This isn't your, um, older brother's Purdue team. Where the Boilermakers have spent the past few years as one of the Big Ten's strongest teams, this year Purdue isn't even in the top three programs in its own state.
The Boilermaker's resume is that of a middle of the road Big Ten team. Purdue hasn't really beaten anyone of note, lost to Eastern Michigan, and kept the Ohio State game around 8-10 points throughout. The overall record stands at 10-8 with a conference record of 3-2. Those three wins are against a rapidly unraveling Illinois team and the two resident conference punching bags, Penn State and Nebraska. The losses came against Michigan State and Ohio State. Purdue does pretty much what you expect it to do (unless the game is against EMU, then who the hell knows).
The first thing that jumps out about Purdue is how young the team is. Like, scary young. Kenpom has the Boilermakers as the 315th most experienced team in the nation. Of the six highest usage players on Purdue's team, four of them are freshmen, and two freshmen are in the starting lineup. This includes the seven footer in the middle, AJ Hammons. He is the big rebounder/shot blocker/moderately talented offensive player. The other two major threats are Terone Johnson -- a guard that does a little bit of everything for the Boilermakers with nearly five rebounds a game and over three assists -- and DJ Byrd, who doesn't use many possessions, but does so efficiently by holding the best offensive rating on the team at 108.1.
Other players of note are Ronnie Johnson, who leads the team in assists per game but matches that with a TO rate (22.4) that nearly exceeds his assist rate (23.4). Freshman Rapheal Davis is taking less shots that almost everyone that gets minutes, but making them at a better rate (both twos and threes) than anyone else as well. Purdue lost high-usage freshman Jay Simpson to a foot injury that will sideline him for the rest of the season.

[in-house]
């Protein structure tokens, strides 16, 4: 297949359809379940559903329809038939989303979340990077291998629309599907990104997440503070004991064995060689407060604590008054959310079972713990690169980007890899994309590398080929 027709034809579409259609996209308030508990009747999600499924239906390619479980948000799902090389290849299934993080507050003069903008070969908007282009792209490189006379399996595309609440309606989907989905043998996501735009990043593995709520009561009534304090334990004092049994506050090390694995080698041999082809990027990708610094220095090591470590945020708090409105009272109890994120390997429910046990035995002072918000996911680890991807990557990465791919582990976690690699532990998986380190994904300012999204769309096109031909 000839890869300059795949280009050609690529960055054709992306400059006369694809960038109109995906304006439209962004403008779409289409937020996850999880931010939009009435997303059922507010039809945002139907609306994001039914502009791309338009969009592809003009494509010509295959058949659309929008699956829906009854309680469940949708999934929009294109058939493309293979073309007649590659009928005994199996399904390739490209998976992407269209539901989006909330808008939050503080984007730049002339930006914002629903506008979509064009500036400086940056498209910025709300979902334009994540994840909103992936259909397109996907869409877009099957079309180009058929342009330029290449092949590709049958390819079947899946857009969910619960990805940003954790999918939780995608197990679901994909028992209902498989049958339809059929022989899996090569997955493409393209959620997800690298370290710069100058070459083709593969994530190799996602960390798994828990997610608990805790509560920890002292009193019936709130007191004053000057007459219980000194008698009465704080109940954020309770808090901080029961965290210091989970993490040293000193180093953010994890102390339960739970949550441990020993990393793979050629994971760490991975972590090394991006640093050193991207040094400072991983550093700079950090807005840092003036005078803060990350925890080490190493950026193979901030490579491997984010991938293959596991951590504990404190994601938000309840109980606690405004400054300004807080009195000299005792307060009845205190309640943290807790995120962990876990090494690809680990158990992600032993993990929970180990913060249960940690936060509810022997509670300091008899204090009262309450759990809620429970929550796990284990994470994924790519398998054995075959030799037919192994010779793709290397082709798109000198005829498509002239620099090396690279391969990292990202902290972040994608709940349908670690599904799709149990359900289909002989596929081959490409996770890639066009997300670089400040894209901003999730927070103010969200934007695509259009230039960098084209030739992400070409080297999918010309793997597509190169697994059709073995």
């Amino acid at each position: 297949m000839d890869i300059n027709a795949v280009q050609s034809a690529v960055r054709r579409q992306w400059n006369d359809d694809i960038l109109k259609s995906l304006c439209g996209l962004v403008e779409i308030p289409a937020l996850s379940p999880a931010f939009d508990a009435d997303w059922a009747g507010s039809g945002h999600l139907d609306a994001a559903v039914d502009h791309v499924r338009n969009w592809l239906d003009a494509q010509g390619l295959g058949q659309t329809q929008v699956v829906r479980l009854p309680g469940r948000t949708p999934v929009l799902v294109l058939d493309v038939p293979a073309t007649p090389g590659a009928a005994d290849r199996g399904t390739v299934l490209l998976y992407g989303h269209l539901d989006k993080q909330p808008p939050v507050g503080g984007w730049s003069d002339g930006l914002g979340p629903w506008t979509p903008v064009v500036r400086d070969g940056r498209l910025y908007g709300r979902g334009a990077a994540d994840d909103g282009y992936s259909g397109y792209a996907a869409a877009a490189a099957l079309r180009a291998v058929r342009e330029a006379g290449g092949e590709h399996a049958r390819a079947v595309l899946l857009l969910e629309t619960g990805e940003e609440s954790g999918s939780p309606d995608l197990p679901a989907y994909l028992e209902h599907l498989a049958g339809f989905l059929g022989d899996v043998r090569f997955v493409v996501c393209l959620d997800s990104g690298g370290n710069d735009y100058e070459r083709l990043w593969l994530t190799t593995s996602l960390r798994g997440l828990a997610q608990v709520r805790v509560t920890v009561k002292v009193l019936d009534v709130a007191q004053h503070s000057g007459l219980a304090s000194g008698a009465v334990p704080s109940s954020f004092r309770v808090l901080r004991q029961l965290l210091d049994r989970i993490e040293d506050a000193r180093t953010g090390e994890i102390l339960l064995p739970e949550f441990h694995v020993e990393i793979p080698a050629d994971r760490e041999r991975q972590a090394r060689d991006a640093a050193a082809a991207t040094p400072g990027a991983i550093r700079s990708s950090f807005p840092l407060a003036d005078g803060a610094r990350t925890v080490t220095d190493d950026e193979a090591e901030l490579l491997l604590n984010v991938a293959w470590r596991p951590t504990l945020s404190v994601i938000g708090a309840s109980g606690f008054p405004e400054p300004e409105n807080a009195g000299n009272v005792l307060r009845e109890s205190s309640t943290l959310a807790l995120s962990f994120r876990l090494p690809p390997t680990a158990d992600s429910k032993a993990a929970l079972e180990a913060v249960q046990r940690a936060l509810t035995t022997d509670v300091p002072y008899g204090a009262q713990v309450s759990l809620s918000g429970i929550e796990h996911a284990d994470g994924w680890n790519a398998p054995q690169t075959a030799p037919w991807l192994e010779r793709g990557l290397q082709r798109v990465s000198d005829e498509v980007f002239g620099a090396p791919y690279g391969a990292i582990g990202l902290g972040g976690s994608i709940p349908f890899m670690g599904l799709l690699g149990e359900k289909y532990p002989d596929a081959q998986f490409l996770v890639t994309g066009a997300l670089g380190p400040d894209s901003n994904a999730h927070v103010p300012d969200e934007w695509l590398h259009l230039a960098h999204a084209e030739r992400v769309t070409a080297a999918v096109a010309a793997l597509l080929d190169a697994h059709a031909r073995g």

What to watch for
Purdue has one thing going for it: shot defense. The Boilermakers are second in the conference in eFG%*, largely because Purdue holds teams to the lowest two point percentage in the conference. Purdue is also simultaneously terrible at defending opponent three point shots (11th in the conference), but pretty good at denying those looks (just 27 percent of opponent looks come from long range, five percentage points better than the national average). Purdue needs all the shot defense it can get because A) the Boilermakers are worse than Michigan at forcing turnovers and B) not all that great at stopping Big Ten teams from hitting the offensive boards.
Offensively, Purdue doesn't really do much that sticks out. The Boilermakers don't shoot the ball very well or get to the line very often (both categories rank in the 200s nationally). A majority of Purdue's looks come from inside the arc -- over 75 percent -- and shooting 62 percent from the charity stripe isn't much help either.
Michigan's keys to a win
1. Keep shooting the lights out - If Purdue wants to win this game it is going to need to continue to play solid shot defense, keep Michigan from getting many open looks, and try to use its size to alter shots inside and make things tough on Michigan's bigs (Purdue is an above average shot blocking team thanks to an above average level of height). If Michigan can get its offense moving, catch Purdue out of position on drives, and get open looks for Michigan's scorers, it shouldn't be much of a game.
2. Keep holding on to the ball - Michigan is one of the best in the country at not turning the ball over. Purdue is below average at forcing mistakes. Unless Michigan gets a case of the dropsies, this one should fall in Michigan's favor and help the Wolverines hold off any extended runs by Purdue.
3. Interior defense - Purdue is 18th in percentage of ooints off two point shots. The Boilermakers aren't going to burn you from deep or at the stripe. But with a seven footer starting and two six-nine guys coming off the bench, Purdue does have some size to do things inside. Michigan's guards and wings should have the advantage in size and athleticism, so as long as Morgan and McGary play smart and stay out of foul trouble, Michigan should be able to slow Purdue down.
I don't think Purdue is very good, but Big Ten games don't always follow logic. That this one comes in the comfort of Crisler is a relief, but stranger things have happened. All in all, the way Michigan's playing should make this one relatively boring. Michigan will most likely be able to build a modest halftime lead before Beilein's evil machinations open up a healthy double digit lead right out of the half. Trey Burke will do Trey Burke things all while you giggle like a schoolgirl at how stupid he makes Purdue look.
Kenpom says Michigan by 17. I think it'll be an even 20.
*(Conference rankings are based on conference games only, so keep in mind the small sample size and the lack of gimme games).